this all started with a conversation I was having with a few other BHIS testers. At the time, I was testing a web application that used WebSockets. The app was giving me headaches, and I was venting my frustration. Penetration testers, red teams, and baddies are always looking for new ways to sneak by defenses.
Web applications evolved in the last century from simple scripts to single page applications. Such complex web applications are prone to different types of security vulnerabilities. One type of vulnerability, named as secondorder, occurs when an attack payload is first stored by the application on the web server and then later on used in a security-critical operation.
The goal of this post is to understand my process for finding bugs (which are generally done through any means necessary), so it’s important to note they aren’t indicative of mastery in any given subject. As always, if you find any errors, or corrections, feel free to contact me. This is a personal hobby of mine and do not profess to being a professional vulnerability researcher.
Linux has rich virtual networking capabilities that are used as basis for hosting VMs and containers, as well as cloud environments. In this post, I will give a brief introduction to all commonly used virtual network interface types.
The game is 100% open source and all levels are contributions made by other players. Do you have an interesting idea? PRs are welcome at github.com/OpenZeppelin/ethernaut.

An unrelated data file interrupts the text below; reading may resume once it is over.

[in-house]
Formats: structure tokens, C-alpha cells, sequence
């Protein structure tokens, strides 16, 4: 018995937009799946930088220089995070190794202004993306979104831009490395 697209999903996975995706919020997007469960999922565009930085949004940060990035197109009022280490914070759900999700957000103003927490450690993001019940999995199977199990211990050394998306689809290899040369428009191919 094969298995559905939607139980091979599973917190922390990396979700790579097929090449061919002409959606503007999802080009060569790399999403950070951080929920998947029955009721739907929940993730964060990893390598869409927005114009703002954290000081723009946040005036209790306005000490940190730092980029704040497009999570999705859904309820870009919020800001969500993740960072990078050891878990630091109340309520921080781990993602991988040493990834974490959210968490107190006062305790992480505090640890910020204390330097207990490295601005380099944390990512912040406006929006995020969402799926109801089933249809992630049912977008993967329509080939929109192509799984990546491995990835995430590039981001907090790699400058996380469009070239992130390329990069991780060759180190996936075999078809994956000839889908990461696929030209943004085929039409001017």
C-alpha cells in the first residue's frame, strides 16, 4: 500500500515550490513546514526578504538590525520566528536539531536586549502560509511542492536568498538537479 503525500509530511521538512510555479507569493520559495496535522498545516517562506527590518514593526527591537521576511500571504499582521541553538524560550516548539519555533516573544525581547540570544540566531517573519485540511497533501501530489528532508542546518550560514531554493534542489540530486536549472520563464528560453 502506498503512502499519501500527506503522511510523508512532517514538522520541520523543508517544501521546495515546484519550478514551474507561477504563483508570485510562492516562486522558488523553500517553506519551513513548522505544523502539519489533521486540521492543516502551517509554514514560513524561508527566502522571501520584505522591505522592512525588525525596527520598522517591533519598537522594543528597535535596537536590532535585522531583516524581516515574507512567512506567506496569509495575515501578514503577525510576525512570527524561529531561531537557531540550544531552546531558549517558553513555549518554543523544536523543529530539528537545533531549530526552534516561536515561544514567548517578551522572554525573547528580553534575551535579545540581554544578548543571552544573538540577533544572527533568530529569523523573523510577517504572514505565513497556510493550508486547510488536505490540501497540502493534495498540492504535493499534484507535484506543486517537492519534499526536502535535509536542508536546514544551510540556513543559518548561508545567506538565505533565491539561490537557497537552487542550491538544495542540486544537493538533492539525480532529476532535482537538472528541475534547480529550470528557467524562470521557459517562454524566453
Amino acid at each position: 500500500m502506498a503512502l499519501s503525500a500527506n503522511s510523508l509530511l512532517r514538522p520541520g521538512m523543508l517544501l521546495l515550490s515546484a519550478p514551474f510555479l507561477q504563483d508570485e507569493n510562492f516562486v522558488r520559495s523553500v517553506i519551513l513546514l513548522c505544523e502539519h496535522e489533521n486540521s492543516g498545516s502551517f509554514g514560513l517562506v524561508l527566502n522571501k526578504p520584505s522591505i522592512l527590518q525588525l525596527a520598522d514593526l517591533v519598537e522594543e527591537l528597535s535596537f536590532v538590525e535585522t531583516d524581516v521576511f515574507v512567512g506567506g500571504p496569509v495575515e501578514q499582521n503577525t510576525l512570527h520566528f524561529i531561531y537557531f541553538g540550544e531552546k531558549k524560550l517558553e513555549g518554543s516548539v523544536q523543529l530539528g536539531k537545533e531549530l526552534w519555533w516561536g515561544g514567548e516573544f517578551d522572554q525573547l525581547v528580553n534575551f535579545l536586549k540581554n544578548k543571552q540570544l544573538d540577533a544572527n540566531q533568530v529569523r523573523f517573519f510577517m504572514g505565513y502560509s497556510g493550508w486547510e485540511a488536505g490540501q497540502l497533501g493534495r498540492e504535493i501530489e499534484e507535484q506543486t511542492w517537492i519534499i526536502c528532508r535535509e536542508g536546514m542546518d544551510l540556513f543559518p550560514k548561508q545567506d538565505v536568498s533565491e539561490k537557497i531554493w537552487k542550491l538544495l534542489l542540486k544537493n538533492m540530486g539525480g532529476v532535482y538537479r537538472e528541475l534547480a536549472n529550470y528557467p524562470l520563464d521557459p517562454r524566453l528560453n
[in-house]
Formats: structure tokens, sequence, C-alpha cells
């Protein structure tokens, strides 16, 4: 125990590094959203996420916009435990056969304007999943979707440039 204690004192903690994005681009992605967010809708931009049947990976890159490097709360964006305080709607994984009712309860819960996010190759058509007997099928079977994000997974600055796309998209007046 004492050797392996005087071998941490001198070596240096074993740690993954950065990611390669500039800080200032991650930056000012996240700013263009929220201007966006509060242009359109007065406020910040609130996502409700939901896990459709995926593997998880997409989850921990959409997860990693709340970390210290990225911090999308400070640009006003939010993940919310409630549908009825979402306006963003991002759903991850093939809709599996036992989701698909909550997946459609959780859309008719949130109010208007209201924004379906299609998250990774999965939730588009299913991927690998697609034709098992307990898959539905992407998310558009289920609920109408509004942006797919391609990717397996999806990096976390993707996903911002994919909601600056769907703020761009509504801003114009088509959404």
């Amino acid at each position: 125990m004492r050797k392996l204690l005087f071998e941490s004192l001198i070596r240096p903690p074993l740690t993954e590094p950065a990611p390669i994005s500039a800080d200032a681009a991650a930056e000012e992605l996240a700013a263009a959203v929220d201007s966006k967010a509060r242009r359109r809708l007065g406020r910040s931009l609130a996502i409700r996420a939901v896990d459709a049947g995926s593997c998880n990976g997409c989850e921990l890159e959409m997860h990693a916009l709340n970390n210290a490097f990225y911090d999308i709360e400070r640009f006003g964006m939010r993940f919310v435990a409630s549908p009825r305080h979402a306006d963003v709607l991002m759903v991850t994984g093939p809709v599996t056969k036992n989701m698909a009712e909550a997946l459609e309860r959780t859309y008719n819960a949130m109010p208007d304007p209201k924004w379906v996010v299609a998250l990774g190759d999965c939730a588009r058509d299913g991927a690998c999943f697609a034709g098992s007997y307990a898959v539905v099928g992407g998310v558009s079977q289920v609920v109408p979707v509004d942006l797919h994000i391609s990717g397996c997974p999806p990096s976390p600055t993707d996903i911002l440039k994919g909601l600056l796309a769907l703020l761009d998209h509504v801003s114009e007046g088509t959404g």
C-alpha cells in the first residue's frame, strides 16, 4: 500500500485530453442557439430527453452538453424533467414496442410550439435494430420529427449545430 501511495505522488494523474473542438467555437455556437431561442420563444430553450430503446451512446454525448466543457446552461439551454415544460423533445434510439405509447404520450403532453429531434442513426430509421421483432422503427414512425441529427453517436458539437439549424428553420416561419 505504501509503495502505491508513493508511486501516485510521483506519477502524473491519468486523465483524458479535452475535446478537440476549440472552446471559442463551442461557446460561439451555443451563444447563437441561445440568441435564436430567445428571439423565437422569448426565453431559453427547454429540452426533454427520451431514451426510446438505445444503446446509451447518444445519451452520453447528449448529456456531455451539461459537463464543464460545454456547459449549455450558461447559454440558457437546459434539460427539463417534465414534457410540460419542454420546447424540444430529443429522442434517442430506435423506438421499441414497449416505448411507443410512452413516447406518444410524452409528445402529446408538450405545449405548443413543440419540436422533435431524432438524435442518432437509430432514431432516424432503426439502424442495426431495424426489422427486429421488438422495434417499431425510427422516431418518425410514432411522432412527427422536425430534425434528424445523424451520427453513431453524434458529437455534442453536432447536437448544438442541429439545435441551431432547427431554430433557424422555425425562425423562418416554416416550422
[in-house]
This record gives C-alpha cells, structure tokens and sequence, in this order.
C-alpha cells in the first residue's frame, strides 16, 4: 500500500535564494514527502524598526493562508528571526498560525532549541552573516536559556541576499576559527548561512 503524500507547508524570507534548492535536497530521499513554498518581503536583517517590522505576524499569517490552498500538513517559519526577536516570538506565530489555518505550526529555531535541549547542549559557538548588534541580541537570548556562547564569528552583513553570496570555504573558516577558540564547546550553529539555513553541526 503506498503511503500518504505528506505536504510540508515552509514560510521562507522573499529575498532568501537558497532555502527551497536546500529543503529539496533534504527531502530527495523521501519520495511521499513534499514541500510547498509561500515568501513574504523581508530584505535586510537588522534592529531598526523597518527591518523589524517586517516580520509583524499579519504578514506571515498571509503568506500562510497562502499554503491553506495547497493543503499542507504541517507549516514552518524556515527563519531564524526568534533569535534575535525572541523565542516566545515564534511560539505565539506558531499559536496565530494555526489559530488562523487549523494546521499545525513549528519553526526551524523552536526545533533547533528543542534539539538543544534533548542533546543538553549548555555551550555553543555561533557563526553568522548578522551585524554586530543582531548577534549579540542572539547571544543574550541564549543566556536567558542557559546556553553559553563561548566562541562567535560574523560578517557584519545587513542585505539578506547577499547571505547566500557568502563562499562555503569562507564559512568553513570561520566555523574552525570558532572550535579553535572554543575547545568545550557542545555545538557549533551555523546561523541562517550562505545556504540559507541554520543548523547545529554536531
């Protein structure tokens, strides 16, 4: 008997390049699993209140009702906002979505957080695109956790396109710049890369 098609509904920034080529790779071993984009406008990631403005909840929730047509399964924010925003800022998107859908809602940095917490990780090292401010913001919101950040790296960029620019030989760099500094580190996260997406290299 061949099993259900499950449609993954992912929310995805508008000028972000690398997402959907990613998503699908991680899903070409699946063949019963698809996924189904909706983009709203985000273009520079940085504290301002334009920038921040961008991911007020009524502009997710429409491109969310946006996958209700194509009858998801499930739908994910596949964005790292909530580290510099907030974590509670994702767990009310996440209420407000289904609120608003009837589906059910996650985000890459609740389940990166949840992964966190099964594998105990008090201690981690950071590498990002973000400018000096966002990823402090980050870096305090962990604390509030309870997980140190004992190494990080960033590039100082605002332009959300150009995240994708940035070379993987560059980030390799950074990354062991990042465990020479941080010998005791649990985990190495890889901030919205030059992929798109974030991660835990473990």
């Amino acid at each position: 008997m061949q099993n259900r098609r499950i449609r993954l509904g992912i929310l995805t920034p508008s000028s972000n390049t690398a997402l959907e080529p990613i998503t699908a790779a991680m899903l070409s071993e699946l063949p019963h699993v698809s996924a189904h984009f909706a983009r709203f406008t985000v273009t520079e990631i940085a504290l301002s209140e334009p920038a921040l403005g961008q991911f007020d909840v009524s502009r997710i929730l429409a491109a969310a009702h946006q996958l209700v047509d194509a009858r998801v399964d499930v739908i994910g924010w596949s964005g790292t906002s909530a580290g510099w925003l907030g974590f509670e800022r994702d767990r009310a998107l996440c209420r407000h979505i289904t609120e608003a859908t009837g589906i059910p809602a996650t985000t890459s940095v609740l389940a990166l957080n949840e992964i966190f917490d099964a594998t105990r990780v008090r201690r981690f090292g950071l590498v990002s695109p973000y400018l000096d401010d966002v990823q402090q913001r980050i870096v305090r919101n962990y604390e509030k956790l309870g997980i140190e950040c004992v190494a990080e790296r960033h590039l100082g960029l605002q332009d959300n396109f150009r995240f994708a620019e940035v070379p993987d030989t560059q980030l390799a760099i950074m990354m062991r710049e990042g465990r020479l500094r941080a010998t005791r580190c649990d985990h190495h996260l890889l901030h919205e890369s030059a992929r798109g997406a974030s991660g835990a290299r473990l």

Are you interested in smart contract development or security? Does securing the world’s blockchain infrastructure sound exciting to you? We are hiring!
This is a honeypot programmed in Micropython for the ESP8266
Web cache poisoning has long been an elusive vulnerability, a 'theoretical' threat used mostly to scare developers into obediently patching issues that nobody could actually exploit.
Just a few days after it was reported that malicious actors can exploit a vulnerability in MS outlook using OLE to steal a Windows user’s NTLM hashes, the Check Point research team can also reveal that NTLM hash leaks can also be achieved via PDF files with no user interaction or exploitation.
For better or worse, Requests for Comments (RFCs) are how we specify many protocols on the Internet. These documents are alternatively treated as holy texts by developers who parse them for hidden meanings, then shunned as irrelevant because they can’t be understood. This often leads to frustration and – more significantly – interoperability and security issues.